This is a good reminder to keep those seatbelts fastened. At least once a week we hear about a flight which hits severe turbulence and causes injuries, even when it happens while the seatbelt sign is illuminated. And I’m sure it happens much more often than that, but most of the stories just don’t make it to the US media.
Last night’s American Airlines flight from Miami to Milan diverted to St. John’s, Newfoundland, after it encountered severe turbulence. The flight was operated by a Boeing 767-300, carrying 192 passengers and 11 crew members.
Per the Associated Press, a total of seven passengers were taken to the hospital in St. John’s, including three flight attendants and four passengers, though none of the injuries are life threatening.
The plane stayed in St. John’s overnight, and it looks like it’s scheduled to fly to Milan tonight, presumably with a new crew.
While I haven’t yet seen any video of the turbulence from onboard the flight (which I’m sure we’ll see soon, given that everyone has a smartphone nowadays), severe turbulence can be really scary. In late 2014 we saw footage of severe turbulence on an American Airlines flight from Seoul Incheon to Dallas, which caused the flight to divert to Tokyo.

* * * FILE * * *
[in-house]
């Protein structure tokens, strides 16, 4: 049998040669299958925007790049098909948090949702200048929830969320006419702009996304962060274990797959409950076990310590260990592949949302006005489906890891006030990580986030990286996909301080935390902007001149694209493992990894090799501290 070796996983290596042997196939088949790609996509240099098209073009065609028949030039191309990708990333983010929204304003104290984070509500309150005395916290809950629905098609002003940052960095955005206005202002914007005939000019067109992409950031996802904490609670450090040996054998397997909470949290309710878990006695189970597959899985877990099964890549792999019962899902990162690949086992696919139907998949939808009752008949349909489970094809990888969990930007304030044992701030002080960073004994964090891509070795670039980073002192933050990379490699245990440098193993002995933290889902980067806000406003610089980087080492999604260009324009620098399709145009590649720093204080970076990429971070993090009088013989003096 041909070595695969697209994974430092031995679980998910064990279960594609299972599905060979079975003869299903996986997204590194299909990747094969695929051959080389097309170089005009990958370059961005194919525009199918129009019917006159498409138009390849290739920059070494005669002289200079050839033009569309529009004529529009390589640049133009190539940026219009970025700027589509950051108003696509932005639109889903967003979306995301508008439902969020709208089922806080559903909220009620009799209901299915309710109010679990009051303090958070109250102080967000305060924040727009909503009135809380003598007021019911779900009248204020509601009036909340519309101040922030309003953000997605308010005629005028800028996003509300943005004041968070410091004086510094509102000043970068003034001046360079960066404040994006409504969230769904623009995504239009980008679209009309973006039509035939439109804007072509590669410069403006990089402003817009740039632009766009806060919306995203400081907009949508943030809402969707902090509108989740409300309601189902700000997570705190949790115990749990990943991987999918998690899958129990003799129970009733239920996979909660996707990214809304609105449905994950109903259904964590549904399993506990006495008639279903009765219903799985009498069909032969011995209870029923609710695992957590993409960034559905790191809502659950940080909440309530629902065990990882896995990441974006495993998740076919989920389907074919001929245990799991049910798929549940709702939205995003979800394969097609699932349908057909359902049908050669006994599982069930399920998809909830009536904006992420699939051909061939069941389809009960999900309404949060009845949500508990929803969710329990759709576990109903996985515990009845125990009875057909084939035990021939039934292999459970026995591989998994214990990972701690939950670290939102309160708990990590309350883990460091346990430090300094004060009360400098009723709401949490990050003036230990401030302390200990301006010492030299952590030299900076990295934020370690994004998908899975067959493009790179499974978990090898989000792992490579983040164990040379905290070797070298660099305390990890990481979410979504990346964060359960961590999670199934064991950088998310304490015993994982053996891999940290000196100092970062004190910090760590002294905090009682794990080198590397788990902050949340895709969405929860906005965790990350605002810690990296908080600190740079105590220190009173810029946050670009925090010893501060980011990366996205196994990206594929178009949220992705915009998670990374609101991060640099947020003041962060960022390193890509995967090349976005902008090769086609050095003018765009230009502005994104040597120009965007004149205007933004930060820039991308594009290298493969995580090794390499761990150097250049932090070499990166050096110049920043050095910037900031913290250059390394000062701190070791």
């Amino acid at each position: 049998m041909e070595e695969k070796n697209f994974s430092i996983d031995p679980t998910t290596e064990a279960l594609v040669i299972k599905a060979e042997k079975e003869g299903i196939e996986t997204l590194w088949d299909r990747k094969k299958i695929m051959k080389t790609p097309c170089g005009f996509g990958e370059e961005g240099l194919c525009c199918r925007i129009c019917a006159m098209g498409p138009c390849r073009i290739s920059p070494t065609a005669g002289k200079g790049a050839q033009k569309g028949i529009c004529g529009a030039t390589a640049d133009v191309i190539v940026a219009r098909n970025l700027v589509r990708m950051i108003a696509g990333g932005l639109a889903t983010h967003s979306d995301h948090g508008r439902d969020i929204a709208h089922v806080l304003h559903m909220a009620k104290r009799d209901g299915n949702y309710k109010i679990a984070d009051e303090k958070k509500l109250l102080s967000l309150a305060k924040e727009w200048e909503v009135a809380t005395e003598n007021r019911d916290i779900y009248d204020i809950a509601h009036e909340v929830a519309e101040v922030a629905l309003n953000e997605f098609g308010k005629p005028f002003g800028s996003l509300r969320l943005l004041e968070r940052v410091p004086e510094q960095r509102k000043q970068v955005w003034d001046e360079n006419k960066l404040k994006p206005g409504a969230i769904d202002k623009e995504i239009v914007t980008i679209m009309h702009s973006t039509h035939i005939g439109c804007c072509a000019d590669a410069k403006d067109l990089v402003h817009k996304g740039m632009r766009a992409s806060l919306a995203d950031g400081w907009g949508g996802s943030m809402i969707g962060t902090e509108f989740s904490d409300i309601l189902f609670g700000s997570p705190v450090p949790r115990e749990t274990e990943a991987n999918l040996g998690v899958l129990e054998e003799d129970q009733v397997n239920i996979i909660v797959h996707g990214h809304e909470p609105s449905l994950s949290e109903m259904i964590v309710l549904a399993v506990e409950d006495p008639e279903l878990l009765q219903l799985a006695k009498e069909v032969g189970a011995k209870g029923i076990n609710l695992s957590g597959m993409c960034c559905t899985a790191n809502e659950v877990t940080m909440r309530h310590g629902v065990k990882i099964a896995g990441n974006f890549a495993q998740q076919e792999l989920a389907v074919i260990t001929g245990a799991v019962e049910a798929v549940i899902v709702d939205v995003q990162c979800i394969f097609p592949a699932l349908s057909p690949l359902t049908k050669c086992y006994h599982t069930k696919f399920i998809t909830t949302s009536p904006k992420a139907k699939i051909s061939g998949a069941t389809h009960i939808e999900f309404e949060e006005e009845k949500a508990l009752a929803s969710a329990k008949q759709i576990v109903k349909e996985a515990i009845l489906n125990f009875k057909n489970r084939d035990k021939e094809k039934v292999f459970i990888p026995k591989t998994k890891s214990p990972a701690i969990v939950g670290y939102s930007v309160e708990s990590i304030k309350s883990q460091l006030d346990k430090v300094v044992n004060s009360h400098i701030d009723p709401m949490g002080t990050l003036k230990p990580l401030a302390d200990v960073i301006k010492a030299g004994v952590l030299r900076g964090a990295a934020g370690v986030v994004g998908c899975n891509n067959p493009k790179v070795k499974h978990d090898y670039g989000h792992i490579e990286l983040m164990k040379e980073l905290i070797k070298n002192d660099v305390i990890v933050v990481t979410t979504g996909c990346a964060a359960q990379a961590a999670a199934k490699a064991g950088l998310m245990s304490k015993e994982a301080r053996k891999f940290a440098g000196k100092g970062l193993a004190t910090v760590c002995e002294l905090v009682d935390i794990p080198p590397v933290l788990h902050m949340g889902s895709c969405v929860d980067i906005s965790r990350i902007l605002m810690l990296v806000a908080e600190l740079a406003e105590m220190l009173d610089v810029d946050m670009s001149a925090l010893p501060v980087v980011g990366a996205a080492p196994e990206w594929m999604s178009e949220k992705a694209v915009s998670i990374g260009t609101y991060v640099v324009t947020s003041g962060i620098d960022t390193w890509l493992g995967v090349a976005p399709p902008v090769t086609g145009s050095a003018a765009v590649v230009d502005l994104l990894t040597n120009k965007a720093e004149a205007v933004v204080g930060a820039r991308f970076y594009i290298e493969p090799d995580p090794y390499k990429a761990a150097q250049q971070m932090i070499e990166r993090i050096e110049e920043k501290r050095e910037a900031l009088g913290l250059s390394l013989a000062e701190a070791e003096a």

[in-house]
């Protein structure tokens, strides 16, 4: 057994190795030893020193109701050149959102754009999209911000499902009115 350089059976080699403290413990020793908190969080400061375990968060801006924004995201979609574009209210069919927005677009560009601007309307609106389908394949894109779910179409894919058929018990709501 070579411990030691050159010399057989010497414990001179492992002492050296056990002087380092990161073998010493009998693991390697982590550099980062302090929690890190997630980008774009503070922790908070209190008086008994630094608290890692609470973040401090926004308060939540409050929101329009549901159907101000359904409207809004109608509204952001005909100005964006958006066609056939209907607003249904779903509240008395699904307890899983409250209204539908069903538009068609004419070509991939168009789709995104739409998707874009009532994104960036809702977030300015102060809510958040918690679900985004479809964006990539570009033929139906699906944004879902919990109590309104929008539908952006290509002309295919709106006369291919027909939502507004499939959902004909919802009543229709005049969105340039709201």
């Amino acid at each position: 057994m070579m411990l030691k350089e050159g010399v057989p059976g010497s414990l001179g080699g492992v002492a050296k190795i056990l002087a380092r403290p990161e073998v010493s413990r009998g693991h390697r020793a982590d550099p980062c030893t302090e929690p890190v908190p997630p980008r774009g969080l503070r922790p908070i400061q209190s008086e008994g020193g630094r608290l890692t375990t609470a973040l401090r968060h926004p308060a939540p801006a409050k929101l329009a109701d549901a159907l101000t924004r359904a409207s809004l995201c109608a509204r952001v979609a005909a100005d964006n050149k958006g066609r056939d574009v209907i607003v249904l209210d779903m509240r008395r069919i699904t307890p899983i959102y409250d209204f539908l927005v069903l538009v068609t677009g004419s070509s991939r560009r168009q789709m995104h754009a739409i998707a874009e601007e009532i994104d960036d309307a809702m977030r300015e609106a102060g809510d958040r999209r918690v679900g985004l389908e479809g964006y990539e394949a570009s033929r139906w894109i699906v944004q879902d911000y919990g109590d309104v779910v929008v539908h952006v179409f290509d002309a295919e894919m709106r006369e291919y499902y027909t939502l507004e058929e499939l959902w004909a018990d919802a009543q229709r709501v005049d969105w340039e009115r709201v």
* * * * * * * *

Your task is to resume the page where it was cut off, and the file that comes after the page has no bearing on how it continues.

While turbulence as such doesn’t usually a pose a threat to the safety of a flight, it can be one of the scariest things to deal with, since you’re very aware of what’s going on. Meanwhile the things which truly pose a risk to a flight we’re often woefully unaware of as passengers.
This is a good reminder to keep your seatbelt fastened whenever seated, even if the seatbelt sign isn’t on. I’ve never dealt with turbulence quite this bad, though did encounter some of the worst turbulence of my life a few weeks ago, when flying Air New Zealand from Auckland to Queenstown. While the turbulence didn’t scare me, it was physically uncomfortable, and it clearly scared some others (based on the amount of screaming in the cabin).
What’s the worst turbulence you’ve ever encountered?